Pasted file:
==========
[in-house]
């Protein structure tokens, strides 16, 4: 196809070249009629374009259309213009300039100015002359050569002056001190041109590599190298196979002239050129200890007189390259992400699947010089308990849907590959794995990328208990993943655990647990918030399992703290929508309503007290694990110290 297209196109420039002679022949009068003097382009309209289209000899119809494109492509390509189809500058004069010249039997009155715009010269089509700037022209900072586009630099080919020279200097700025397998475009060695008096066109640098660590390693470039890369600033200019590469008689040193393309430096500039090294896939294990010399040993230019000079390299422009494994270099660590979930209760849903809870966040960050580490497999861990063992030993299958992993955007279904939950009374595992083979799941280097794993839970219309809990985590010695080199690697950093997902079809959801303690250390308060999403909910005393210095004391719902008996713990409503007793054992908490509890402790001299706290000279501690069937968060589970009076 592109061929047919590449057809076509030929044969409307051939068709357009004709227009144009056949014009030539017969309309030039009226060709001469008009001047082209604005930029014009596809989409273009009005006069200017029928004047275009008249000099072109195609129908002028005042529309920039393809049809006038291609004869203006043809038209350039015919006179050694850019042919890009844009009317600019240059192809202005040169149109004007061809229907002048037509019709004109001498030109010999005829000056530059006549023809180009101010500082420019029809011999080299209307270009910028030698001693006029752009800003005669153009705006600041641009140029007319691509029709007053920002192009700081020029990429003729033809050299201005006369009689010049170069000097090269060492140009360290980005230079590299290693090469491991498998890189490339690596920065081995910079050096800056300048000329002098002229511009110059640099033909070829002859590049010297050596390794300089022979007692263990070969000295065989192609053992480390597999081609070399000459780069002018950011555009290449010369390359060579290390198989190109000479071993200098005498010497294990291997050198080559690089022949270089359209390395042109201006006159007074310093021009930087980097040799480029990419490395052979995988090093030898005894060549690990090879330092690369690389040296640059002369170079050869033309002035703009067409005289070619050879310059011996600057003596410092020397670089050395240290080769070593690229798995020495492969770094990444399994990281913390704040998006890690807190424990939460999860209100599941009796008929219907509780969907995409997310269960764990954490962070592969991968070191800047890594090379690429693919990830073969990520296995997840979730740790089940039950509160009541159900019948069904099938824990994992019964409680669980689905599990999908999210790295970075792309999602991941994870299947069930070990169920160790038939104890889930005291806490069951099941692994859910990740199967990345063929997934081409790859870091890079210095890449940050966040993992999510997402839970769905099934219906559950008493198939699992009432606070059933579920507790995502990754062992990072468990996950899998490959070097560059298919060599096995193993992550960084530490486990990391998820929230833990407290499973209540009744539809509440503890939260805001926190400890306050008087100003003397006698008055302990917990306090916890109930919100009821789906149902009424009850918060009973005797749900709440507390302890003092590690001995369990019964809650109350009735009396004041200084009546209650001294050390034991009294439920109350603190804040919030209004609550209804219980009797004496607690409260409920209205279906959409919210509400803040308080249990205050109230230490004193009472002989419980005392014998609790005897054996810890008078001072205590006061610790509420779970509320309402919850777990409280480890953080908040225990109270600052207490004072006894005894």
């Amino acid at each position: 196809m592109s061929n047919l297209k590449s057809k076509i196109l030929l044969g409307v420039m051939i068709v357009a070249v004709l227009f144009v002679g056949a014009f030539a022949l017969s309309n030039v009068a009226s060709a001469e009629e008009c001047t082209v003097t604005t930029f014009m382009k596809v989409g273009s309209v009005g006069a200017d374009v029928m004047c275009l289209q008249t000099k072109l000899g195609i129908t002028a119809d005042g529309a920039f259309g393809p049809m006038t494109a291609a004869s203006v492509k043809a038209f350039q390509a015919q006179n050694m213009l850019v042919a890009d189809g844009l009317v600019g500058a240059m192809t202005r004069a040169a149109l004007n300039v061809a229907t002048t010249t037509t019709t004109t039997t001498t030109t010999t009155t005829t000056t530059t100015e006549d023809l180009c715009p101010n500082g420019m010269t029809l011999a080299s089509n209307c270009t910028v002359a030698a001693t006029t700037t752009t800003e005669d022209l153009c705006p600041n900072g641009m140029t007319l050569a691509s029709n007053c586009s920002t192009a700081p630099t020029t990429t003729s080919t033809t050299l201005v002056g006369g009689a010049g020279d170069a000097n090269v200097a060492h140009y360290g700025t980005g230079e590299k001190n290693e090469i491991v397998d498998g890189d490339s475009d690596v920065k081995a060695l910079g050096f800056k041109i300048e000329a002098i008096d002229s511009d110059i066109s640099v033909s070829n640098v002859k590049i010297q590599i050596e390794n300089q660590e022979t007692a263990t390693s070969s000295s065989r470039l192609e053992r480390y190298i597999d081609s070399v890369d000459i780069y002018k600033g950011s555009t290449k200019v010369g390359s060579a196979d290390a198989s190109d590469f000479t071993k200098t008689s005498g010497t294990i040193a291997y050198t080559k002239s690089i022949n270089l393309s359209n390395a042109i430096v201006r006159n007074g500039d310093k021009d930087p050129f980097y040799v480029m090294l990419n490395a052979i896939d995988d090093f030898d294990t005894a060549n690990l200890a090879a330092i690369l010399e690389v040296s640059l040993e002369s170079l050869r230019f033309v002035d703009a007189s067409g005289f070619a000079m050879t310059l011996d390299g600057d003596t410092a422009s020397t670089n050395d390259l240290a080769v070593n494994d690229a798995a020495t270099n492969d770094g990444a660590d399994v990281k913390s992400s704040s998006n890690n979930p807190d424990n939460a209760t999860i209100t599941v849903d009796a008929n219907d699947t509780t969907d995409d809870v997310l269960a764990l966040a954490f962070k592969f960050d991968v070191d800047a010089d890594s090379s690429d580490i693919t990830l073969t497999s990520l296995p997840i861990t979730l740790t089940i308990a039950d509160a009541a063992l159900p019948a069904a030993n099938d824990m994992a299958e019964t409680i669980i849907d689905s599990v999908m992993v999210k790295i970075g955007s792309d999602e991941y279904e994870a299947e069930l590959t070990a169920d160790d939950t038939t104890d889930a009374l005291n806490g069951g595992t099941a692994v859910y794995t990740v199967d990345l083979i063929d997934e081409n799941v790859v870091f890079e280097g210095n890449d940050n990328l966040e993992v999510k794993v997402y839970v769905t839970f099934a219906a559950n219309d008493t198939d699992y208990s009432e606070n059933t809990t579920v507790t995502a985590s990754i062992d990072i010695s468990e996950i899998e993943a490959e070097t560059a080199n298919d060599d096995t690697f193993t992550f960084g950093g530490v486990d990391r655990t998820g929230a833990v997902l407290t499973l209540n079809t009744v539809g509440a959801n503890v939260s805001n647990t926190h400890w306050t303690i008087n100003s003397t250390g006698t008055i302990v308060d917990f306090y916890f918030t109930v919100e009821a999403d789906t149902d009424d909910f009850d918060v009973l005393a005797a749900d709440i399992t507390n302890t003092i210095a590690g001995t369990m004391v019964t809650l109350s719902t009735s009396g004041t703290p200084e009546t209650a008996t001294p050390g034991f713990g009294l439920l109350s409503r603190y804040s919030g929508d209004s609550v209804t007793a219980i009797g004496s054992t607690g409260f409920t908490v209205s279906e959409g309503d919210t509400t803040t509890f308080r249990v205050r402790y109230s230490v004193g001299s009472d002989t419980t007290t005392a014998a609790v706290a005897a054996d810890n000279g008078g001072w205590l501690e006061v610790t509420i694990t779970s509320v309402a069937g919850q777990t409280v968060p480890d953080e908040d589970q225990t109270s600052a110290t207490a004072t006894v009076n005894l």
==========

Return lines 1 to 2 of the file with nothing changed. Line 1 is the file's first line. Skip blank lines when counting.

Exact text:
[in-house]
């Protein structure tokens, strides 16, 4: 196809070249009629374009259309213009300039100015002359050569002056001190041109590599190298196979002239050129200890007189390259992400699947010089308990849907590959794995990328208990993943655990647990918030399992703290929508309503007290694990110290 297209196109420039002679022949009068003097382009309209289209000899119809494109492509390509189809500058004069010249039997009155715009010269089509700037022209900072586009630099080919020279200097700025397998475009060695008096066109640098660590390693470039890369600033200019590469008689040193393309430096500039090294896939294990010399040993230019000079390299422009494994270099660590979930209760849903809870966040960050580490497999861990063992030993299958992993955007279904939950009374595992083979799941280097794993839970219309809990985590010695080199690697950093997902079809959801303690250390308060999403909910005393210095004391719902008996713990409503007793054992908490509890402790001299706290000279501690069937968060589970009076 592109061929047919590449057809076509030929044969409307051939068709357009004709227009144009056949014009030539017969309309030039009226060709001469008009001047082209604005930029014009596809989409273009009005006069200017029928004047275009008249000099072109195609129908002028005042529309920039393809049809006038291609004869203006043809038209350039015919006179050694850019042919890009844009009317600019240059192809202005040169149109004007061809229907002048037509019709004109001498030109010999005829000056530059006549023809180009101010500082420019029809011999080299209307270009910028030698001693006029752009800003005669153009705006600041641009140029007319691509029709007053920002192009700081020029990429003729033809050299201005006369009689010049170069000097090269060492140009360290980005230079590299290693090469491991498998890189490339690596920065081995910079050096800056300048000329002098002229511009110059640099033909070829002859590049010297050596390794300089022979007692263990070969000295065989192609053992480390597999081609070399000459780069002018950011555009290449010369390359060579290390198989190109000479071993200098005498010497294990291997050198080559690089022949270089359209390395042109201006006159007074310093021009930087980097040799480029990419490395052979995988090093030898005894060549690990090879330092690369690389040296640059002369170079050869033309002035703009067409005289070619050879310059011996600057003596410092020397670089050395240290080769070593690229798995020495492969770094990444399994990281913390704040998006890690807190424990939460999860209100599941009796008929219907509780969907995409997310269960764990954490962070592969991968070191800047890594090379690429693919990830073969990520296995997840979730740790089940039950509160009541159900019948069904099938824990994992019964409680669980689905599990999908999210790295970075792309999602991941994870299947069930070990169920160790038939104890889930005291806490069951099941692994859910990740199967990345063929997934081409790859870091890079210095890449940050966040993992999510997402839970769905099934219906559950008493198939699992009432606070059933579920507790995502990754062992990072468990996950899998490959070097560059298919060599096995193993992550960084530490486990990391998820929230833990407290499973209540009744539809509440503890939260805001926190400890306050008087100003003397006698008055302990917990306090916890109930919100009821789906149902009424009850918060009973005797749900709440507390302890003092590690001995369990019964809650109350009735009396004041200084009546209650001294050390034991009294439920109350603190804040919030209004609550209804219980009797004496607690409260409920209205279906959409919210509400803040308080249990205050109230230490004193009472002989419980005392014998609790005897054996810890008078001072205590006061610790509420779970509320309402919850777990409280480890953080908040225990109270600052207490004072006894005894």